Farid took us over to a place called the Istana Kampong Glam, which was formerly the palace of the Sultan of Jahore, a city right across the water in Malaysia, and is currently the Malay Heritage Center complete with a museum and shops. We visited an artist who does very a modern style of batik, and then right next store a ceramicist, both of whom were very gracious and talkative about their work. (Chris and Debi, if you are reading, this would be a good place to stop on your world tour for Red Egg Gallery.)
Then we went over to the Masjid Sultan, which is considered Singapore’s premier Mosque. It’s history is like a snapshot of Singapore in the last century, tied in with Sultan Hussian Shah, the ruler of Temasek (the former name of Singapore) and Sir Stamford Raffles of the East India Company. The current building was begun in 1924. I brought with me this time a copy of The Light of Dawn, Camille Helminski’s selections and renderings of the Holy Qur’an. After the Sangha’s study of Islam this past year and my recent wonderful visit with Kabir and Camille at their Threshold Society meeting, I have grown increasingly fascinated by Islam, and this trip is going to give me a little more opportunity to interaction with Muslims. It’s a particularly sensitive interaction, I know, and southeast Asia Islam has a little different character than Arabic.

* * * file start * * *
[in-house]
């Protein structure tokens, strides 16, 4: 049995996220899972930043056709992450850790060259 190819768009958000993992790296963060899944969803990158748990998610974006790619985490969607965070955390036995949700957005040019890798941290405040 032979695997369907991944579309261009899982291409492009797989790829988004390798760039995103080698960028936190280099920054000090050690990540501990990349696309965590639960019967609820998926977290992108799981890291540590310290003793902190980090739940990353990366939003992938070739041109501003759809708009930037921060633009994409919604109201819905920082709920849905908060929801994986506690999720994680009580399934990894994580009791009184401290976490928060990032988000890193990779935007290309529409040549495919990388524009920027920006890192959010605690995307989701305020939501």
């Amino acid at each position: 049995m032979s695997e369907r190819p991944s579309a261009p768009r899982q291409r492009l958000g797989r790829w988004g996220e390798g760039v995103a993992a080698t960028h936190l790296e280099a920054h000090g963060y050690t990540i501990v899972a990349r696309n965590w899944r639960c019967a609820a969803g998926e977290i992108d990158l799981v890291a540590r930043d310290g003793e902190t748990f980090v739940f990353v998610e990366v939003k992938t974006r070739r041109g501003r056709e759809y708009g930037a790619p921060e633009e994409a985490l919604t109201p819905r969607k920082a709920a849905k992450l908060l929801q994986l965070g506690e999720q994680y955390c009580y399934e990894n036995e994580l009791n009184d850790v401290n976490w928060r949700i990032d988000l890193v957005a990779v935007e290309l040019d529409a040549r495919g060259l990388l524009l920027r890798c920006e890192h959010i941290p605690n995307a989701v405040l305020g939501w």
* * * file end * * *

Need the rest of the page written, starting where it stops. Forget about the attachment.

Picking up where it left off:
I am really excited about Farid’s event on Sunday. It is being held at the Sikh Centre, next to the Sikh Gudwara here in Singapore. I am the “headliner,” and so will sing and talk for about half an hour, and then a muzzein will sing the azan, that beautiful Muslim call to prayer, and do a recitation of a short Qur'anic Verse in Arabic. After that another Muslim group will be singing the Naat––Muslim praises to Prophet Mohammad) a capella in Urdu. (That’s interesting because the last song I wrote was “Hidden In My Silnce,” a setting of a poem on the 19th century Islamic Indian poet Ghalib, who also wrote in Urdu. Look up the video of that song on YouTube!) Then there will be some contemporary music sung in Malay language about the theme of love in Islam, followed by Baha’i recitation. The part of the program that everyone seems to be the most excited about is Taoist Prayer Chant that will be done by Master Chung Wei Yi, who is all of 25 years old. Farid said that there will be a Hindu group there as well doing some kirtans and the program will end with music by the hosts of the event, the traditional Sikh Ensemble from the Gurmat Sangeet Academy performing the traditional Sikh kirtans. There will be some Buddhists attending the event and Farid is yet hoping they will perform something as well.